**Hoeffding’s inequality** is useful for bounding quantities that are hard to compute. It gives an upper bound on the probability that the sum of a set of random variables deviates from the expected value.

In layman’s terms, lets say we have a set of variables. When we find the average, we should usually get a result that’s close to the expected value. Hoeffding’s inequality formally states what this “close” and “usually” should be [1].

Although the inequality is a general result in probability theory, it is widely used in machine learning as well as more esoteric topics such as information theory, random algorithm analysis, and statistical learning theory.

## Hoeffding’s inequality definition

There are several equivalent forms of Hoeffding’s inequality. One common one is:

Suppose that random variables *X*_{1}, … , *X*_{n} are independent. In addition, *a*_{i} ≤ *X*_{i} ≤ *b*_{i}, and E[*X*_{i}] = µ. Then, for any t > 0,

Where

When a ≤ Xi ≤ b the formula becomes [2]:

## Relationship to Other Inequalities

Hoeffding’s inequality is a special case of the Azuma–Hoeffding inequality, a basic *concentration inequality* (inequalities that bound probabilities of deviations by a random variable from its mean or median) where the deviation probabilities decay exponentially or superexponentially — faster than exponentially — in distance from the mean.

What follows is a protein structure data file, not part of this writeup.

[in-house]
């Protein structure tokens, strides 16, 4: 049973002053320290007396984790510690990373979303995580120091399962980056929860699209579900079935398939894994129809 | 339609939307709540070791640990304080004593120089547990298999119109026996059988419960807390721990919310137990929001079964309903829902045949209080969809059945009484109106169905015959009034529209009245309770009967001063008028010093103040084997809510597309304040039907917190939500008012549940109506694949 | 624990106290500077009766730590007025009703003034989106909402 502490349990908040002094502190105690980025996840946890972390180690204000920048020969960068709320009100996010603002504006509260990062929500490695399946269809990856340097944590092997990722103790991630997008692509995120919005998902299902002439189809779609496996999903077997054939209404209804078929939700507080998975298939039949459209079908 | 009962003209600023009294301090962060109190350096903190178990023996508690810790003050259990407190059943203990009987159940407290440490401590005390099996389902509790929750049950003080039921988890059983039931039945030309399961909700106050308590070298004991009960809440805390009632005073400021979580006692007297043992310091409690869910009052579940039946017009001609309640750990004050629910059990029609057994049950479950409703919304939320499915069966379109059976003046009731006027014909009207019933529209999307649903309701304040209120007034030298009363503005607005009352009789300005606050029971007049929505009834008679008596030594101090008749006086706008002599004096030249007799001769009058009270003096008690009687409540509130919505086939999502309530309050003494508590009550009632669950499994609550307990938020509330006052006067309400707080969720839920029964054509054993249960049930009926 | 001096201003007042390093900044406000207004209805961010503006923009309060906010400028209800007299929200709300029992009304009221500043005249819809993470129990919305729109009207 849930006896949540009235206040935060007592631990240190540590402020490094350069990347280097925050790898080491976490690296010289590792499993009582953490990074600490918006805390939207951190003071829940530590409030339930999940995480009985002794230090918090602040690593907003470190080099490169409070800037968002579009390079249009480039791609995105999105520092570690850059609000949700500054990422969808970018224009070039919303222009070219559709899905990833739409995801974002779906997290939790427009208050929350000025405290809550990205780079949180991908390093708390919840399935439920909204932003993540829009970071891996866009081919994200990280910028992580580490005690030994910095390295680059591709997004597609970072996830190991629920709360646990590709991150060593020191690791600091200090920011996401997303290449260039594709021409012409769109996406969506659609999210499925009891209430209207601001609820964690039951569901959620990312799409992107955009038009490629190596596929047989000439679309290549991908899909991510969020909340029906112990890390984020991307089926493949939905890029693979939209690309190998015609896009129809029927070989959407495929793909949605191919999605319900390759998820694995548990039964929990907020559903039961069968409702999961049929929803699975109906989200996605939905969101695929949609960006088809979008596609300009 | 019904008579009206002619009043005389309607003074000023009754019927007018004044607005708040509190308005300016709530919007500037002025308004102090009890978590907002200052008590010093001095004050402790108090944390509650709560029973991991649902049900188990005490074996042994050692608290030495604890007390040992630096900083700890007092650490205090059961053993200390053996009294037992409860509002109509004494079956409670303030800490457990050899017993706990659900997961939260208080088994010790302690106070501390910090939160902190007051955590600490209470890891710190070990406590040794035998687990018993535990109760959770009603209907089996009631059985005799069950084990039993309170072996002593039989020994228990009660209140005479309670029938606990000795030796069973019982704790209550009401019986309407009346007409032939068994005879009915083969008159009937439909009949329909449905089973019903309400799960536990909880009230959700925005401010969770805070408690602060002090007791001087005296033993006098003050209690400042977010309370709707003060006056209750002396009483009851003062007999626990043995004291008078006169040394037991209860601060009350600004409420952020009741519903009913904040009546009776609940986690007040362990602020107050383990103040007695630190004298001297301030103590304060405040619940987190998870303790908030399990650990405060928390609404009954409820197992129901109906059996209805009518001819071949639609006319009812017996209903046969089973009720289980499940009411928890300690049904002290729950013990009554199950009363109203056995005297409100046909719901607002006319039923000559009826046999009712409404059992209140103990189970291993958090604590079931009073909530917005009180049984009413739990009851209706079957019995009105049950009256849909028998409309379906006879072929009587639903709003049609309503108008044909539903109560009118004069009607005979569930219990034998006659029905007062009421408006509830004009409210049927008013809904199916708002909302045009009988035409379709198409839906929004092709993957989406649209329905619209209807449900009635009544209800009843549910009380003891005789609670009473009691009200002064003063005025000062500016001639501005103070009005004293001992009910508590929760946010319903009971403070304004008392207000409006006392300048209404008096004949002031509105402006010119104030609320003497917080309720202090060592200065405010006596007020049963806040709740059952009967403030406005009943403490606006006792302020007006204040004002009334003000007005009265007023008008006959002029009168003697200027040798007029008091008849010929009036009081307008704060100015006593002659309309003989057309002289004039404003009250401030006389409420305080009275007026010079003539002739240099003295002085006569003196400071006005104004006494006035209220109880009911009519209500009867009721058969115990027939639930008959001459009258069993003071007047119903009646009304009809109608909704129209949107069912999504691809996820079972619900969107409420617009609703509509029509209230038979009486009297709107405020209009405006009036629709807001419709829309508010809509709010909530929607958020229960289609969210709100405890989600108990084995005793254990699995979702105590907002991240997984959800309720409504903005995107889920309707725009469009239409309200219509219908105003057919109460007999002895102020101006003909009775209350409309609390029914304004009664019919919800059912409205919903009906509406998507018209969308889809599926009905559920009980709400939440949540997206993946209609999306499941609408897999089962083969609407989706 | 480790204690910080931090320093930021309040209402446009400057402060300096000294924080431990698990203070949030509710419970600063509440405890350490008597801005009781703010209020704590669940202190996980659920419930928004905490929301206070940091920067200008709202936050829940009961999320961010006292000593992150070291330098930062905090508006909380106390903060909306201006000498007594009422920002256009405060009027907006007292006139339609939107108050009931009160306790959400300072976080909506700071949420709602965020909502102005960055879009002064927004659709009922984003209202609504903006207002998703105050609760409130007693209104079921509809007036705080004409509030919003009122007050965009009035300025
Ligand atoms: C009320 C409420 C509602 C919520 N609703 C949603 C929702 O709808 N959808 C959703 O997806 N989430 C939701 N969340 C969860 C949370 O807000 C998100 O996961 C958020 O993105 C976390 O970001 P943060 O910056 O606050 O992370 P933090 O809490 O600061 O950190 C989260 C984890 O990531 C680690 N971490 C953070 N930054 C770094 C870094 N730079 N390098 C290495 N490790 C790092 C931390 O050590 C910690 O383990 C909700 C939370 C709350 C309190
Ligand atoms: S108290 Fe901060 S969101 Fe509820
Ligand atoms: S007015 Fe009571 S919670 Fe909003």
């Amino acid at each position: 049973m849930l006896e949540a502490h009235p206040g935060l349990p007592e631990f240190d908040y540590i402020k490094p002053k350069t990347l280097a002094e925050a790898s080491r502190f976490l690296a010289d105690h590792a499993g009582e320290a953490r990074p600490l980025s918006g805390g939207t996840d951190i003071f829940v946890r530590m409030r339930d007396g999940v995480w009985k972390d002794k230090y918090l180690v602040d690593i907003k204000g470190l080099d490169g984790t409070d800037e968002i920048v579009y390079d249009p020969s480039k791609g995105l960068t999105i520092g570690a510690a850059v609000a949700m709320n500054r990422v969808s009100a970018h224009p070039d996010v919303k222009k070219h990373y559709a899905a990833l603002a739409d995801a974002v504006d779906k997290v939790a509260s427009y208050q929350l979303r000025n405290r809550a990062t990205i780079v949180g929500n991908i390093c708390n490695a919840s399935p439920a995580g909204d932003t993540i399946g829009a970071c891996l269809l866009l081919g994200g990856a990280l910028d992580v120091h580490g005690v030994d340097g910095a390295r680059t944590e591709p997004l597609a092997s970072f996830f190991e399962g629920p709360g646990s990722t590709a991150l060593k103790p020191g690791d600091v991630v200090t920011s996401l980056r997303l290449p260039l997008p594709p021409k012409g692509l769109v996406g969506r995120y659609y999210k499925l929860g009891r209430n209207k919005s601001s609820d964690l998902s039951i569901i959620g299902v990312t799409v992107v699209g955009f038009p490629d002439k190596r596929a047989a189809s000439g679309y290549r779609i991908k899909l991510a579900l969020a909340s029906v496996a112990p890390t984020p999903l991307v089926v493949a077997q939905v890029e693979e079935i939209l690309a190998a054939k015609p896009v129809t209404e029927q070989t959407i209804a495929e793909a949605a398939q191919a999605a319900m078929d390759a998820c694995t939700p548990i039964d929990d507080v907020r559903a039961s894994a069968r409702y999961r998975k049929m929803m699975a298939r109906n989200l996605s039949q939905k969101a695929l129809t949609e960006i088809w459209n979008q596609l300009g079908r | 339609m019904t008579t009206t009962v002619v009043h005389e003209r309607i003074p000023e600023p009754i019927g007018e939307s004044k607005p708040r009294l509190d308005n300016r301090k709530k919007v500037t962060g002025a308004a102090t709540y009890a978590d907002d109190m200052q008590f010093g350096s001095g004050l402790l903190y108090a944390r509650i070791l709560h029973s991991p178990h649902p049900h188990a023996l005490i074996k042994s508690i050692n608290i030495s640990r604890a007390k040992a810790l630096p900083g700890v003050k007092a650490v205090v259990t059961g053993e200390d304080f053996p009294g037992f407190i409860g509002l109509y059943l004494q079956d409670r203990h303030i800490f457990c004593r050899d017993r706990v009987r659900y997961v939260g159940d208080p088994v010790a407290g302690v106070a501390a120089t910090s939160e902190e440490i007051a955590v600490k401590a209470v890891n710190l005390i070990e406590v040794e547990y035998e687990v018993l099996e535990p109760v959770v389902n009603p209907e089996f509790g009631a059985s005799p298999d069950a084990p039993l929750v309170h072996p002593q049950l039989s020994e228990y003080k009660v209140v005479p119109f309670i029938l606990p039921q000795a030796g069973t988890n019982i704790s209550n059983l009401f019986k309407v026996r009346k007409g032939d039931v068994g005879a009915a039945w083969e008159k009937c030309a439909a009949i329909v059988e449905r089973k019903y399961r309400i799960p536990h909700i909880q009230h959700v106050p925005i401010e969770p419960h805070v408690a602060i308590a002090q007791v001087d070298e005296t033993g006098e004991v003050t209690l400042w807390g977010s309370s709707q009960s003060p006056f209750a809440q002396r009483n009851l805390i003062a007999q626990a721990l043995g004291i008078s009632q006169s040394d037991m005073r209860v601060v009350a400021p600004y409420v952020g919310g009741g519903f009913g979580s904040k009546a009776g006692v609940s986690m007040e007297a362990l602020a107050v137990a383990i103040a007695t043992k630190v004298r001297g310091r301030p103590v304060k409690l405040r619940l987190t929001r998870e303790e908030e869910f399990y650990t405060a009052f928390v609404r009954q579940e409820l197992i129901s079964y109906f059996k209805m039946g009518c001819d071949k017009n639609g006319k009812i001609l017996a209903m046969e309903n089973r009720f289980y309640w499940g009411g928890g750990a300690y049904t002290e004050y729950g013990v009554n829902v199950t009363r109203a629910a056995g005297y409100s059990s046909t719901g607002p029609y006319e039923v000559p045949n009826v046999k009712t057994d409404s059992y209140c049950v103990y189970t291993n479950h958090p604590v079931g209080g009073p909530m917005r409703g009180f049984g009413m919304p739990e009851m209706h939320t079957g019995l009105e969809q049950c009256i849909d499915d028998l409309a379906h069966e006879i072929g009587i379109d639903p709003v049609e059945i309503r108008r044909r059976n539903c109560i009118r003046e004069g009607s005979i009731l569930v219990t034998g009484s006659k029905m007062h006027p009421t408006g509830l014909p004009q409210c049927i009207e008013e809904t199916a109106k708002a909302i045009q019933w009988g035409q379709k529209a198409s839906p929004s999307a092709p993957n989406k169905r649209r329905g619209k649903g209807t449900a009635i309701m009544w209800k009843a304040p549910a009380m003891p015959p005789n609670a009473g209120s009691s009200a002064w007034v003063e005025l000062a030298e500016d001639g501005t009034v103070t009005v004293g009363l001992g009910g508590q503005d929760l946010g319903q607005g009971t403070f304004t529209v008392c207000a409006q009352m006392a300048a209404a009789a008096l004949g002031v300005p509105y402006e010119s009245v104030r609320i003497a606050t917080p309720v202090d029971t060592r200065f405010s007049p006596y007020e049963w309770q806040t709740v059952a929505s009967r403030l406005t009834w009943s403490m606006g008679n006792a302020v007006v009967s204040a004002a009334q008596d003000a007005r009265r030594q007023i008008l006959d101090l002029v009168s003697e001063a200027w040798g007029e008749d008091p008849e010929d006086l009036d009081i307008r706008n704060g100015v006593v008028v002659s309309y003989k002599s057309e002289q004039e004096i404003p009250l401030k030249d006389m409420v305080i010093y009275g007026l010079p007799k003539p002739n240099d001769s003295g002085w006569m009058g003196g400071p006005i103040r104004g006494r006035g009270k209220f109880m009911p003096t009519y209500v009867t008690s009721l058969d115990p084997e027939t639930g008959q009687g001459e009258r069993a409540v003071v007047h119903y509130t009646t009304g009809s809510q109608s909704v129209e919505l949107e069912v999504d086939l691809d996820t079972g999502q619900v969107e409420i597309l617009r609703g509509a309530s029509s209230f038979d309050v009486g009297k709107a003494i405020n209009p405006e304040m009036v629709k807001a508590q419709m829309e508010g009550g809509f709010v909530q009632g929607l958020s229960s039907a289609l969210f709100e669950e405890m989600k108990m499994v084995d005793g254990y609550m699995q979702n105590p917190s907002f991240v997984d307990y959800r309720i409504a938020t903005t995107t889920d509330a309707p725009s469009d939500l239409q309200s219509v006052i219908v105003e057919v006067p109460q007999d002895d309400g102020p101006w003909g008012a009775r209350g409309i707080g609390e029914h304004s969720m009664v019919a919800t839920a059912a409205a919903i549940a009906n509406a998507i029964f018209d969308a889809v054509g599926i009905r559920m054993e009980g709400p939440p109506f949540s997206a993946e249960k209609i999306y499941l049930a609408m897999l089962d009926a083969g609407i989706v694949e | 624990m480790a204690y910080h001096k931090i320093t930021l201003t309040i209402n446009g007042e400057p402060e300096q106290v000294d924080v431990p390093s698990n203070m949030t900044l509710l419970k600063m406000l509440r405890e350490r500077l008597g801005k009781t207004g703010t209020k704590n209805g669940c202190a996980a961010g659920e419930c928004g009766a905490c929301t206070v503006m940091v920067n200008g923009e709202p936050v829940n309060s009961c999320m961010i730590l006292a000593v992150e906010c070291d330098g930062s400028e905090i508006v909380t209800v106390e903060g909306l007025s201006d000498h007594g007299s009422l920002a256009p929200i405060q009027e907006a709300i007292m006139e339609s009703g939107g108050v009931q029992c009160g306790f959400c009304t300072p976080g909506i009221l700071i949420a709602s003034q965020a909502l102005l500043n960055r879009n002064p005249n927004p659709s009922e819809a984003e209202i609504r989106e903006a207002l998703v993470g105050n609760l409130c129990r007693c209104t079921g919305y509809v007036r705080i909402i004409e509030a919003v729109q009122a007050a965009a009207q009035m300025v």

It is also a special case of McDiarmid’s inequality, which also shows how the values of a bounded function of independent random variables are concentrated about the mean. However, while Hoeffding’s focuses on sums of random variables, McDiarmid’s inequalitycan be extended to more general functions [3].

It is similar to the Chernoff bound, but tends to be less sharp, in particular when the variance of the random variables is small.[2] It is similar to, but incomparable with, one of Bernstein’s inequalities.

## References

[1] Donke, J. Learning Theory. Statistical Machine Learning.

[2] Wasserman, L. Hoeffding’s inequality. Retrieved July 27, 2022 from: https://www.stat.cmu.edu/~larry/=stat700/Lecture6.pdf

[3] Concentration of Measure.